Ricci / Krown – City Country City | Album Review

Jason Ricci / Joe Krown — City Country City

Gulf Coast Records – 2021



12 tracks; 65 minutes

For the first time since 1993, New Orleans piano and organ master Joe Krown will miss the New Orleans Jazz & Heritage Festival this year.  The reason: he will be on tour in Europe with the Kenny Wayne Shepherd Band.  “I really enjoy playing with Kenny and his band. It’s a great gig for me,” says Krown, “but the potential of something like this happening is always there. My friends and fellow musicians refer to this as the ‘Golden Handcuffs’.”  Indeed. Joe Krown has been touring with Shepherd since 2017 as full-time organ and piano player, but that’s only scratching the surface of his storied career as a Hammond-endorsed B3 virtuoso and pianist over the course of multiple collaborations, bands, albums and tours.  After the passing of the legendary great Allen Toussaint in November 2015, Joe was selected to fill the maestro’s chair, playing piano with Toussaint’s band, and backing up greats like Bonnie Rait, Aaron Neville, Irma Thomas, Dr. John, Cyril Neville and others at the 2016 New Orleans Jazz Fest, Hollywood Bowl, Midsummer Night Swing at Lincoln Center and more. Joe Krown is the embodiment of a “musicians’ musician.”

One of the New Orleans musicians drawn to Krown and his versatility and deep roots was harmonica master Jason Ricci, who first teamed up with Krown for local gigs a few years back, and now performs in New Orleans and tours with him as the Ricci Krown Trio.  Ricci is a legend in the blues harmonica world, with multiple “Harmonica Player of the Year” awards from the Blues Foundation, SPAH (Society for Preservation of the Harmonica) and Blues Blast Magazine.  His genre-defying harp skills are the epitome of technical virtuosity combined with a solid groove.  Though completely at ease with Mississippi and Chicago blues harp standards, he has taken harmonica playing to mind-bending frontiers of innovation. He was chosen to represent the great Paul Butterfield for his induction into to the Rock and Roll Hall of Fame in 2015, and his collaborations are too numerous to list here. His musical generosity is legendary – he has produced literally hundreds of YouTube teaching videos, accessible free to any and all aspiring harmonica players worldwide.  He has endlessly toured the U.S. and Europe with his own band, The Bad Kind, and has frequent gigs with Krown, with guitarist J.J. Appleton, with J.P. Soars and Anne Harris, and soon with Chicago Bluesman Lurrie Bell.  City Country City is the first album by Ricci and Krown, along with drummer Doug Belote.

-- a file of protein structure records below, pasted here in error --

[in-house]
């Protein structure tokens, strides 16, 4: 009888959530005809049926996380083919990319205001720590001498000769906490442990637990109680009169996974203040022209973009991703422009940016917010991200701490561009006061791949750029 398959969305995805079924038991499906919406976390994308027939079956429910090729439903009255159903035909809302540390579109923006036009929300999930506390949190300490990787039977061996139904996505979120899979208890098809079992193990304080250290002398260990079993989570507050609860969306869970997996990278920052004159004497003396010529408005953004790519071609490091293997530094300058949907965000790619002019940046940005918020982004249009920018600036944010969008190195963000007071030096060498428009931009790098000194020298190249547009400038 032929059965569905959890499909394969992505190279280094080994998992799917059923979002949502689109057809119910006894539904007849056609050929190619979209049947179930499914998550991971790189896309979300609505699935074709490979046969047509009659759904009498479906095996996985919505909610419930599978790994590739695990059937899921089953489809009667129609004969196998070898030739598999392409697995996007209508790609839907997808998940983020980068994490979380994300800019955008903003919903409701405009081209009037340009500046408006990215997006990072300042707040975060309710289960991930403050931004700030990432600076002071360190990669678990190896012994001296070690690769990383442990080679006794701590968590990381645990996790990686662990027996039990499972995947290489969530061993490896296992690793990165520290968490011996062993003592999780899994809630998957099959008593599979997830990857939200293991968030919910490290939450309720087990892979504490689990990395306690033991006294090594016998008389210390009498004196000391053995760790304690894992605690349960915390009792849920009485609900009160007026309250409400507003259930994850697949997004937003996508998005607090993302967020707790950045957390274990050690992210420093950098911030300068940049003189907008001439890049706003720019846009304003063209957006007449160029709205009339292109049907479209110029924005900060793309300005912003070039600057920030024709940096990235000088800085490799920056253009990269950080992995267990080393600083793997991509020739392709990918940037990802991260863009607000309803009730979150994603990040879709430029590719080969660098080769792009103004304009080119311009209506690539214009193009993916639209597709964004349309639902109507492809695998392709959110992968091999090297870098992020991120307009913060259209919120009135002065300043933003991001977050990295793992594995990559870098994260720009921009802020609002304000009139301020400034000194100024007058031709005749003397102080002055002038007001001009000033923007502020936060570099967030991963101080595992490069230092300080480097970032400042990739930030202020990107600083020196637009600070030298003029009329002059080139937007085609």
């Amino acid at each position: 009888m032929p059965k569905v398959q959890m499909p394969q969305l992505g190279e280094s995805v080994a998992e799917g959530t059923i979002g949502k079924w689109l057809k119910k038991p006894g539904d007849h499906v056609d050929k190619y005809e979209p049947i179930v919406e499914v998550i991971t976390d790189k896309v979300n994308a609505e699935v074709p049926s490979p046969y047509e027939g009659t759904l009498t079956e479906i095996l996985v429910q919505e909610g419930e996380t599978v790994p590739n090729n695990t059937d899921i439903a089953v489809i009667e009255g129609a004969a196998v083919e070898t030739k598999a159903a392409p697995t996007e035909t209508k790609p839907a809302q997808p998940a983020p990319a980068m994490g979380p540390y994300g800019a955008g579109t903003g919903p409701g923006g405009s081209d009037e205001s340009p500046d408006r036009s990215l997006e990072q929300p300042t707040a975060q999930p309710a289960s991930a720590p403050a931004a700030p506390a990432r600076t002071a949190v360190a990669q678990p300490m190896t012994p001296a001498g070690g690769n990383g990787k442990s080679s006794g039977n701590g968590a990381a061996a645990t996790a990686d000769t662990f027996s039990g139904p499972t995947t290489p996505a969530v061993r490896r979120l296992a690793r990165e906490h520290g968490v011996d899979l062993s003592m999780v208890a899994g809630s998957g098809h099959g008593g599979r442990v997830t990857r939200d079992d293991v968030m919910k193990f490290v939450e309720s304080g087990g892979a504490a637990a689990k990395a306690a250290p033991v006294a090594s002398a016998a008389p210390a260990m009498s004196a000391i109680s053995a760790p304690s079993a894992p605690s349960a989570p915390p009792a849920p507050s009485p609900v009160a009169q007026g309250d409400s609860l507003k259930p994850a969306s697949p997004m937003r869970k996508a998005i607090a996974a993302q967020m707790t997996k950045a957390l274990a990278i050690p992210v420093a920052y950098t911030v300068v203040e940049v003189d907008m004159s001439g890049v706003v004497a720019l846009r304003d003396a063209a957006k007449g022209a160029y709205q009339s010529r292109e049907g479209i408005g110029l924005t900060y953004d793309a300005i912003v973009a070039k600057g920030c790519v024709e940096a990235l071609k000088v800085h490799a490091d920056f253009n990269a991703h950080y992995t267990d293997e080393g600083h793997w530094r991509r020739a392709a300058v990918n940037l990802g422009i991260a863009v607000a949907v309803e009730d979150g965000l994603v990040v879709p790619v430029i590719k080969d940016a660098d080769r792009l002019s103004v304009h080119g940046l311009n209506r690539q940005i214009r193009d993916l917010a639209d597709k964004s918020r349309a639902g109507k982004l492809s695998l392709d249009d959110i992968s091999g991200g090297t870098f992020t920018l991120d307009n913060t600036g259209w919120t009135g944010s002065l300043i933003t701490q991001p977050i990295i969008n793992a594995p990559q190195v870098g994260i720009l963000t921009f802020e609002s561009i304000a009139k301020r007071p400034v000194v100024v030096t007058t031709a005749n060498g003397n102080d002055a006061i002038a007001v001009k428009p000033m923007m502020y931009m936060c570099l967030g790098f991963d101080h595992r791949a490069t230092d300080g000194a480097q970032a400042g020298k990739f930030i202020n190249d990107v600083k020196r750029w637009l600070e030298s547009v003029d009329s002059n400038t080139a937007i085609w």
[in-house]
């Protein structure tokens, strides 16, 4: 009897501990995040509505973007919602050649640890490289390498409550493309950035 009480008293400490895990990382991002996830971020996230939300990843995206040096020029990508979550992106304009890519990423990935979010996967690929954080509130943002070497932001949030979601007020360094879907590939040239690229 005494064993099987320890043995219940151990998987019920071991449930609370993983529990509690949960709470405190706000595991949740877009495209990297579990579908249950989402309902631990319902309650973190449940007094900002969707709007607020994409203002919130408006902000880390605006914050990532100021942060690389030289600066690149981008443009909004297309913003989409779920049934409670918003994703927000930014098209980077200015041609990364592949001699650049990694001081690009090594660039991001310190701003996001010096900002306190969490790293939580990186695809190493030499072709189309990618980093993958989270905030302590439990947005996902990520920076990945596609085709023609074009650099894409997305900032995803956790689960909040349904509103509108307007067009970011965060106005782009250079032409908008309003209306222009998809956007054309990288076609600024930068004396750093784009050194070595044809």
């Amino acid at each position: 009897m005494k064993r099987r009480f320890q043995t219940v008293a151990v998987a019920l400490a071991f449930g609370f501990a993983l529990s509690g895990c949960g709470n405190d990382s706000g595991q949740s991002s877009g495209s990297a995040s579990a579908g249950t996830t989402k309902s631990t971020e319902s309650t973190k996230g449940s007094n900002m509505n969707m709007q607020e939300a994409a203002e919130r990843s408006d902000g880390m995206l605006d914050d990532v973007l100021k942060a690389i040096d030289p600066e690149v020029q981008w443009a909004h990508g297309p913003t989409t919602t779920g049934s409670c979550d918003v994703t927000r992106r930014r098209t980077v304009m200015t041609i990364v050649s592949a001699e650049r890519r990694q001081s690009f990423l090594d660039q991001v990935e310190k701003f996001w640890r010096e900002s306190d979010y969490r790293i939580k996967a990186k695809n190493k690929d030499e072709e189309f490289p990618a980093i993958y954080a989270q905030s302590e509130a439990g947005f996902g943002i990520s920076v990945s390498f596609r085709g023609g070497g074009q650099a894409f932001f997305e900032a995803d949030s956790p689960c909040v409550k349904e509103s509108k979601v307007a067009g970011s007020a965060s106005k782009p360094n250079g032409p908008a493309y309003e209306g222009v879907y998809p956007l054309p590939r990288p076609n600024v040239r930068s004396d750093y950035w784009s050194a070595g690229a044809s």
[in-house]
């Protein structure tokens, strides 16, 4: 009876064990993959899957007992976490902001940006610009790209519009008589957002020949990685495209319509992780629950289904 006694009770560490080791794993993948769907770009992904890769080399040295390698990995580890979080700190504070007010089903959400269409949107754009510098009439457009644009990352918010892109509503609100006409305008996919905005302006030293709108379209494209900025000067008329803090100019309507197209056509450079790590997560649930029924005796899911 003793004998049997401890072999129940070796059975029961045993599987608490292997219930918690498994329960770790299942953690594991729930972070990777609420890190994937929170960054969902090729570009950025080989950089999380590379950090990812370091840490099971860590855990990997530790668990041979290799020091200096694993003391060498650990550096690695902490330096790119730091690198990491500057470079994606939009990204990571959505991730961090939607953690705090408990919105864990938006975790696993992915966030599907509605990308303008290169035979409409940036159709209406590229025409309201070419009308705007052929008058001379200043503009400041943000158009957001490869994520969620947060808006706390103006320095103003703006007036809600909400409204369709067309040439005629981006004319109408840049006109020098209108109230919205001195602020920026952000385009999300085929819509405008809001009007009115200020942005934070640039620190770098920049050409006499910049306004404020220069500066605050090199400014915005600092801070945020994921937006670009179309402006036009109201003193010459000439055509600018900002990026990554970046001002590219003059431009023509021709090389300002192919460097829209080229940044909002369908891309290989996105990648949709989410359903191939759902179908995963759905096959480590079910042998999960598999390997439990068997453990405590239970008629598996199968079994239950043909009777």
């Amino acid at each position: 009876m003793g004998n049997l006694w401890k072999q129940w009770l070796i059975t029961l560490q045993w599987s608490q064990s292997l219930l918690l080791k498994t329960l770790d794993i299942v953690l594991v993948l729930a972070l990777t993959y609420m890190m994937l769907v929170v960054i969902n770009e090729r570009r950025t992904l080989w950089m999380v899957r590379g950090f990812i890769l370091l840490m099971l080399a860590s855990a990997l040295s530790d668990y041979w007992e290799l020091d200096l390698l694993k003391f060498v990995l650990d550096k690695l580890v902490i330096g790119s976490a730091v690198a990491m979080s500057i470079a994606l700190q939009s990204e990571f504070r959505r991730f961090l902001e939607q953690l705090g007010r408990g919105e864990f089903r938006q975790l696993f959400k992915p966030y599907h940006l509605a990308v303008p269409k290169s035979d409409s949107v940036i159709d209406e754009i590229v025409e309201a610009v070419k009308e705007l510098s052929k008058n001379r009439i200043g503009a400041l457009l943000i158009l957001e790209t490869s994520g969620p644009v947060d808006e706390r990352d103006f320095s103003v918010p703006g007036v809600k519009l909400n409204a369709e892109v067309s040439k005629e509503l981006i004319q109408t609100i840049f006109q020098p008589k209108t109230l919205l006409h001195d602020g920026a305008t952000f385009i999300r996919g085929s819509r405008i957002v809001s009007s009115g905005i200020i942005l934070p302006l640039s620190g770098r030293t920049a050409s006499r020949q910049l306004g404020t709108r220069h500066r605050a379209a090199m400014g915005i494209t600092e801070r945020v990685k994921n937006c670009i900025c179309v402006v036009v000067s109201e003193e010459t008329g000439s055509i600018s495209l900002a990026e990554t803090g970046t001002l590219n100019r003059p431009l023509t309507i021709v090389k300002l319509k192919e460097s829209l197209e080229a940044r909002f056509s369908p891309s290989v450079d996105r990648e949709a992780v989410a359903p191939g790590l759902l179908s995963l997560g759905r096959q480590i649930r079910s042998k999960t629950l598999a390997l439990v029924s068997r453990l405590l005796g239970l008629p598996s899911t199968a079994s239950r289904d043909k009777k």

From the first organ arpeggio on the title track, we are instantly in church, waiting for the choir to join in.  But what comes next is Ricci’s unamplified harp on the “country” phrase, emulating the original by War’s Lee Oskar on the classic album The World is a Ghetto from 1972.  Unlike War’s version, though, Ricci switches to amplified harp for the “city” phrases, played on the original by Charles Miller on clarinet and sax. This pattern continues throughout the track, switching from a rhumba in the major pentatonic scale in the country to a bubbling funky, jazzy beat in the city.  The country sections remain calm and peaceful, but the interspersed city phrases become increasingly bold and frantic as the cut progresses, highlighting Ricci’s energy and virtuosity.  A passing quote from “Eleanor Rigby” near the end of this instrumental gem reminds us of how impersonal city life can be.